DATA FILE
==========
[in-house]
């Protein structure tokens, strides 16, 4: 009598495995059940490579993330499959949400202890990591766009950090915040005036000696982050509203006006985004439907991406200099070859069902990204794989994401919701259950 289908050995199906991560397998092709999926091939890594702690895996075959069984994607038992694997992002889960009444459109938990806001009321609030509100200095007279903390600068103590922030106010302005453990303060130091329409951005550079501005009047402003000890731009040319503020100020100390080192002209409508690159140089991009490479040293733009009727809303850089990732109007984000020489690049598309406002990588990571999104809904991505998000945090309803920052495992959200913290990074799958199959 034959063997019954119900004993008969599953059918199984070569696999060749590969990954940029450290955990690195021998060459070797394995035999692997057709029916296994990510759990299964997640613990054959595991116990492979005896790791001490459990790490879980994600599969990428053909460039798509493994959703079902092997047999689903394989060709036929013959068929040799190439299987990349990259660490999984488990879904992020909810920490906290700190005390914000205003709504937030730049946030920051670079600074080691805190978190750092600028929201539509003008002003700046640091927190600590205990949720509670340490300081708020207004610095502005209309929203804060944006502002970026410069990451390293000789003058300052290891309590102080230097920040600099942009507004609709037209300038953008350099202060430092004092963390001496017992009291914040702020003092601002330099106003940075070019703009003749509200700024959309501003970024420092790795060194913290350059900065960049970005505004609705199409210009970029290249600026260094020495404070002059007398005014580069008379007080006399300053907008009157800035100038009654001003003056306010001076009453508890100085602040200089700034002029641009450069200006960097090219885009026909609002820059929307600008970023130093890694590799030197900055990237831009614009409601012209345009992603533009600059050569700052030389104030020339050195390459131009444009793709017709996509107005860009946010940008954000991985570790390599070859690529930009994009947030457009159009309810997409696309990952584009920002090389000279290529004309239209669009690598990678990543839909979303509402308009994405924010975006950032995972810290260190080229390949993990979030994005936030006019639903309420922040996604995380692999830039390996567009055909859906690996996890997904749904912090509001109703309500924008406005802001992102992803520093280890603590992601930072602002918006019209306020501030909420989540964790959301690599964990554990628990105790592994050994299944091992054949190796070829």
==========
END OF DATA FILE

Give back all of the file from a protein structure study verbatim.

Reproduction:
[in-house]
């Protein structure tokens, strides 16, 4: 009598495995059940490579993330499959949400202890990591766009950090915040005036000696982050509203006006985004439907991406200099070859069902990204794989994401919701259950 289908050995199906991560397998092709999926091939890594702690895996075959069984994607038992694997992002889960009444459109938990806001009321609030509100200095007279903390600068103590922030106010302005453990303060130091329409951005550079501005009047402003000890731009040319503020100020100390080192002209409508690159140089991009490479040293733009009727809303850089990732109007984000020489690049598309406002990588990571999104809904991505998000945090309803920052495992959200913290990074799958199959 034959063997019954119900004993008969599953059918199984070569696999060749590969990954940029450290955990690195021998060459070797394995035999692997057709029916296994990510759990299964997640613990054959595991116990492979005896790791001490459990790490879980994600599969990428053909460039798509493994959703079902092997047999689903394989060709036929013959068929040799190439299987990349990259660490999984488990879904992020909810920490906290700190005390914000205003709504937030730049946030920051670079600074080691805190978190750092600028929201539509003008002003700046640091927190600590205990949720509670340490300081708020207004610095502005209309929203804060944006502002970026410069990451390293000789003058300052290891309590102080230097920040600099942009507004609709037209300038953008350099202060430092004092963390001496017992009291914040702020003092601002330099106003940075070019703009003749509200700024959309501003970024420092790795060194913290350059900065960049970005505004609705199409210009970029290249600026260094020495404070002059007398005014580069008379007080006399300053907008009157800035100038009654001003003056306010001076009453508890100085602040200089700034002029641009450069200006960097090219885009026909609002820059929307600008970023130093890694590799030197900055990237831009614009409601012209345009992603533009600059050569700052030389104030020339050195390459131009444009793709017709996509107005860009946010940008954000991985570790390599070859690529930009994009947030457009159009309810997409696309990952584009920002090389000279290529004309239209669009690598990678990543839909979303509402308009994405924010975006950032995972810290260190080229390949993990979030994005936030006019639903309420922040996604995380692999830039390996567009055909859906690996996890997904749904912090509001109703309500924008406005802001992102992803520093280890603590992601930072602002918006019209306020501030909420989540964790959301690599964990554990628990105790592994050994299944091992054949190796070829």